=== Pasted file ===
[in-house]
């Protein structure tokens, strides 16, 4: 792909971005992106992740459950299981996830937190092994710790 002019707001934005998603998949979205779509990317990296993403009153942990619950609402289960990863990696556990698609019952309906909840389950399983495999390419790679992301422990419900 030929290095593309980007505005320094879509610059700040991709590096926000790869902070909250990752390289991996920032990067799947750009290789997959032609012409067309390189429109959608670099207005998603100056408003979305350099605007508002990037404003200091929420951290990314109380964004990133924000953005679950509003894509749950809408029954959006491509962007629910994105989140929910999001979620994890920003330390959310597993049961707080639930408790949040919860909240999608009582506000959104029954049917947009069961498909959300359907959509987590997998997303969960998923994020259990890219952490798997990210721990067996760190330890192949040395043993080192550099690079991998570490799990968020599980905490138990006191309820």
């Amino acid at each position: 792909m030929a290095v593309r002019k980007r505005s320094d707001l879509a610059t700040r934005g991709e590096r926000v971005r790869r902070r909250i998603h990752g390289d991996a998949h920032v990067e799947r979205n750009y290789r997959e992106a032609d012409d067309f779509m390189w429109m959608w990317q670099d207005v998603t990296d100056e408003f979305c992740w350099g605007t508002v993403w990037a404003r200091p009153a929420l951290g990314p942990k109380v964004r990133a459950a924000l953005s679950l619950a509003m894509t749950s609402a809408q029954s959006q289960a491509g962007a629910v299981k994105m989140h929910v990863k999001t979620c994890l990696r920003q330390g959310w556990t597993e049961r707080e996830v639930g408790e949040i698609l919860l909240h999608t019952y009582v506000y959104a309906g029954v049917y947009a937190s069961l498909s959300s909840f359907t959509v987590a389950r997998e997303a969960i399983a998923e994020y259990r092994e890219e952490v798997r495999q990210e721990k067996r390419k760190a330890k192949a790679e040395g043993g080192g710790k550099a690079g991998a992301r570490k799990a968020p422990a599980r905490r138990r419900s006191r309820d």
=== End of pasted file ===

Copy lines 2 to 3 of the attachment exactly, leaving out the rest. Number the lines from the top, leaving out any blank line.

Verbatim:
């Protein structure tokens, strides 16, 4: 792909971005992106992740459950299981996830937190092994710790 002019707001934005998603998949979205779509990317990296993403009153942990619950609402289960990863990696556990698609019952309906909840389950399983495999390419790679992301422990419900 030929290095593309980007505005320094879509610059700040991709590096926000790869902070909250990752390289991996920032990067799947750009290789997959032609012409067309390189429109959608670099207005998603100056408003979305350099605007508002990037404003200091929420951290990314109380964004990133924000953005679950509003894509749950809408029954959006491509962007629910994105989140929910999001979620994890920003330390959310597993049961707080639930408790949040919860909240999608009582506000959104029954049917947009069961498909959300359907959509987590997998997303969960998923994020259990890219952490798997990210721990067996760190330890192949040395043993080192550099690079991998570490799990968020599980905490138990006191309820």
């Amino acid at each position: 792909m030929a290095v593309r002019k980007r505005s320094d707001l879509a610059t700040r934005g991709e590096r926000v971005r790869r902070r909250i998603h990752g390289d991996a998949h920032v990067e799947r979205n750009y290789r997959e992106a032609d012409d067309f779509m390189w429109m959608w990317q670099d207005v998603t990296d100056e408003f979305c992740w350099g605007t508002v993403w990037a404003r200091p009153a929420l951290g990314p942990k109380v964004r990133a459950a924000l953005s679950l619950a509003m894509t749950s609402a809408q029954s959006q289960a491509g962007a629910v299981k994105m989140h929910v990863k999001t979620c994890l990696r920003q330390g959310w556990t597993e049961r707080e996830v639930g408790e949040i698609l919860l909240h999608t019952y009582v506000y959104a309906g029954v049917y947009a937190s069961l498909s959300s909840f359907t959509v987590a389950r997998e997303a969960i399983a998923e994020y259990r092994e890219e952490v798997r495999q990210e721990k067996r390419k760190a330890k192949a790679e040395g043993g080192g710790k550099a690079g991998a992301r570490k799990a968020p422990a599980r905490r138990r419900s006191r309820d």